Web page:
When a Pine Lawn resident was offered a program for the groundbreaking ceremony, he asked for another one “for my neighbor.” It was just a piece of paper announcing improvements to a small municipal park, but this was important and good news for this small North County town of 3,275 people, 96.4% of whom were Black in the 2010 Census. The median household income is about $30,000.
Pelton Jackson Park — named for a former mayor, now deceased — is getting a playground, a walking path and exercise equipment. It’s located in the 4th Ward in the municipality’s northeast corner, between C&K Barbecue and I-70.
Mayor Terry Epps welcomed a group of local children to join him at the podium before the groundbreaking with gold-embossed shovels on Friday, July 10. “Come on, babies, this is for you,” Epps said to the children. “This is for you all to have fun in a safe environment. It’s for you to have a healthy place to play.”
Pine Lawn is adjacent to the highest-crime areas of the City of St. Louis identified by Police Chief John Hayden as “Hayden’s rectangle.”
Pine Lawn, however, is policed by the North County Police Cooperative, which also patrols Wellston, Vinita Terrace, Vinita Park, Beverly Hills, Velda Village Hills and Charlack. Police Chief John Buchannan and a half-dozen uniformed officers attended the groundbreaking.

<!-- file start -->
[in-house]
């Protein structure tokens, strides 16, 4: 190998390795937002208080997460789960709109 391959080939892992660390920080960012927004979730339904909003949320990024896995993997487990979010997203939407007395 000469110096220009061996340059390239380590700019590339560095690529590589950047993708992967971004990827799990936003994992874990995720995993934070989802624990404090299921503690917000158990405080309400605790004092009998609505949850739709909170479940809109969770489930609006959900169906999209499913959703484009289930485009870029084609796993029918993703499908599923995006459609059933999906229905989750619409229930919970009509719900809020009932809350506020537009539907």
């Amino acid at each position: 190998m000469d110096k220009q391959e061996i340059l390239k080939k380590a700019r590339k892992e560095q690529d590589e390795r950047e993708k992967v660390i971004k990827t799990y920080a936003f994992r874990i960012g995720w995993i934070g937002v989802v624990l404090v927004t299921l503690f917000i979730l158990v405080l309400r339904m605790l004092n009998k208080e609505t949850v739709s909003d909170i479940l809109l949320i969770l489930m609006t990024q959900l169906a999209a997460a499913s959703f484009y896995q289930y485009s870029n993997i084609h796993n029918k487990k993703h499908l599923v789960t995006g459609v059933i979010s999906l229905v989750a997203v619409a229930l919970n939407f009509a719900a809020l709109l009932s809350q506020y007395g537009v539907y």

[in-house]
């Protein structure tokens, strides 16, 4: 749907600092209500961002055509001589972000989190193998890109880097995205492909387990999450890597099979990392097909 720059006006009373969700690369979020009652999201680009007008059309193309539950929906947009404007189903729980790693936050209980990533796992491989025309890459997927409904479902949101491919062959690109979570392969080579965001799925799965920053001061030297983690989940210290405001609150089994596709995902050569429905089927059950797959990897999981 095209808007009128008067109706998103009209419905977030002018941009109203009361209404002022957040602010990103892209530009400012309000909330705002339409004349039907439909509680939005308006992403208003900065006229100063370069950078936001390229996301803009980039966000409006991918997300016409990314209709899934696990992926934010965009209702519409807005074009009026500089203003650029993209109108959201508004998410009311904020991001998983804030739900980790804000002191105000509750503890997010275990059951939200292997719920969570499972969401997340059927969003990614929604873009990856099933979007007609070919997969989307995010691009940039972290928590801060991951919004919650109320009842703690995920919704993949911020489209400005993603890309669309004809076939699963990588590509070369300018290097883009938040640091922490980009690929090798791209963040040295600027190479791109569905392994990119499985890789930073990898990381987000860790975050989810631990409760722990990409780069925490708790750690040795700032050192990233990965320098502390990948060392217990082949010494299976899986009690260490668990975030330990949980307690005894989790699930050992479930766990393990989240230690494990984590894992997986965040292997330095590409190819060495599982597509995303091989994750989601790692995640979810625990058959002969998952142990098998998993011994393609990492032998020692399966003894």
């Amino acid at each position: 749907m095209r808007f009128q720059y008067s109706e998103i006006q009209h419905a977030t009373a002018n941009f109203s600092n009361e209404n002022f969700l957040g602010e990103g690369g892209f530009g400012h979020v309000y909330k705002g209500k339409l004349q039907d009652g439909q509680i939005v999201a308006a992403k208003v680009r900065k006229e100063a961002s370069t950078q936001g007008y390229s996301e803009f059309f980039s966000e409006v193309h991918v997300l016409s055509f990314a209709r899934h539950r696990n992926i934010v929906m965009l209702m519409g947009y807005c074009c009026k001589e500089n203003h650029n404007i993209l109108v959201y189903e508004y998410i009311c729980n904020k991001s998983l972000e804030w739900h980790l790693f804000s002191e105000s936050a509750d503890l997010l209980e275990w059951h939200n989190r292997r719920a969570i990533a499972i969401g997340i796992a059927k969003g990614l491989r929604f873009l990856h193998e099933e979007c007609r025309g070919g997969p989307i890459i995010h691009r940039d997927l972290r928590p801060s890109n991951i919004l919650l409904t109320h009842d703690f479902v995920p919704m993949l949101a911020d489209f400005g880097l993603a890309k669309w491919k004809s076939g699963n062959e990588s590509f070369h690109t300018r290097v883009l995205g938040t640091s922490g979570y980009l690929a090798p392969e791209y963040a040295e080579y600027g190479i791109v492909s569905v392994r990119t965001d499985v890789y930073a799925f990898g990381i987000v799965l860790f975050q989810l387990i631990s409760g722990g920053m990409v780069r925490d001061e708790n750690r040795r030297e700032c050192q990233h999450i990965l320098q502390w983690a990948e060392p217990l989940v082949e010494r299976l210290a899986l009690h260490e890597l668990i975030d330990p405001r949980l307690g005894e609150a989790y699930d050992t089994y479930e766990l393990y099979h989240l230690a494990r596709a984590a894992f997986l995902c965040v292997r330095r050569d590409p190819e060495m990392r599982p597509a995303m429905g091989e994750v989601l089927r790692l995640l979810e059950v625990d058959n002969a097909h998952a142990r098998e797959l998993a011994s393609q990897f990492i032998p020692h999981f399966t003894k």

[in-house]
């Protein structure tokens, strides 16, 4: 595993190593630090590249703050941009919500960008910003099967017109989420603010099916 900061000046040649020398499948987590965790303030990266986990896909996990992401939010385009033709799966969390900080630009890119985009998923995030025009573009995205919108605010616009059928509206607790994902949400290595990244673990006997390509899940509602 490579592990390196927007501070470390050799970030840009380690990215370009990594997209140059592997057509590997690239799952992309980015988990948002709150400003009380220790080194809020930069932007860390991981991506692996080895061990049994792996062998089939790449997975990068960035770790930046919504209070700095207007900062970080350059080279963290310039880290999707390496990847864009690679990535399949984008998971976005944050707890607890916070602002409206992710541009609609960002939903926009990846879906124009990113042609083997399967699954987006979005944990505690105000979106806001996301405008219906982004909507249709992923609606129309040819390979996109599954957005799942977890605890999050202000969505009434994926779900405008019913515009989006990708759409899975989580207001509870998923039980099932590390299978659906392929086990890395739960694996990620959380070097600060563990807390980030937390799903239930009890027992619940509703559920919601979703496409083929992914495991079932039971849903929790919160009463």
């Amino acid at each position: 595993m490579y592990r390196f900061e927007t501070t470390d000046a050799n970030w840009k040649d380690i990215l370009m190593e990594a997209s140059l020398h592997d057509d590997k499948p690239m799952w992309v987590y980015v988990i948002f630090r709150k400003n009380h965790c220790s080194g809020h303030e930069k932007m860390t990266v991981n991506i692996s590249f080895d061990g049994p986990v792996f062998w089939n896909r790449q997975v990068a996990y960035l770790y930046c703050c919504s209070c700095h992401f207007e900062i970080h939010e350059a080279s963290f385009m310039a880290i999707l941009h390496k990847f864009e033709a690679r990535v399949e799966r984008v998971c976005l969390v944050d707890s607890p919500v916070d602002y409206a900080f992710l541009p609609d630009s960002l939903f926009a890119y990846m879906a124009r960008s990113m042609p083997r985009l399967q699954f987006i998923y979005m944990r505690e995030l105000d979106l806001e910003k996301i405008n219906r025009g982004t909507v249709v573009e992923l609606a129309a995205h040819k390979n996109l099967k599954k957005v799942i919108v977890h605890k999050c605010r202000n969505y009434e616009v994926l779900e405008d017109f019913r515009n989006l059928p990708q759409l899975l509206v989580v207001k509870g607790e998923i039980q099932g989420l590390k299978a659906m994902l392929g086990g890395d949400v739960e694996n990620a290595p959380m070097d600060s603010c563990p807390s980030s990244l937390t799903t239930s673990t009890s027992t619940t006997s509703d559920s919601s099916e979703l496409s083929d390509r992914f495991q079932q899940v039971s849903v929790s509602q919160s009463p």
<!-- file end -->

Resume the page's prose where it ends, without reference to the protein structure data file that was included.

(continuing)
Epps said of the officers, “We’re family.” Even in this moment of intense police-community strife, the officers certainly looked like family, sitting or standing comfortably among residents and officials and applauding along to the program.
It takes a village to improve a small municipal park, it would seem. The State of Missouri and St. Louis County helped with grants. Victoria Schmitt Babb of Play 4 All raised additional funds from the Lohr family and Royal Foods. The St. Louis Community Foundation helped to fund an earlier phase of the project, and four design or construction firms are working on it.
Rodney Robinson, consulting engineer on the project, said that Pine Lawn now has municipal parks in three of its four wards. The city’s aldermen attended the ceremony but humbly could not be persuaded to speak, and they were asked many times. Worker bees, they were heard saying after the ceremony that they would meet back at the city’s Public Works — that is, go back to work improving their city.
“We want kids to be able to be kids, to play and enjoy themselves,” Robinson said. “We want families to come to the park and have barbecues. We’ll have a walking trail and exercise equipment out here. This is a big deal for us.”
Another resident crept up on the ceremony toward the end and was watching from a distance. He was already seeing future potential beyond this phase two of the park’s makeover. “That looks big enough for a ball field,” the man said. “I want to see some Little League in Pine Lawn.”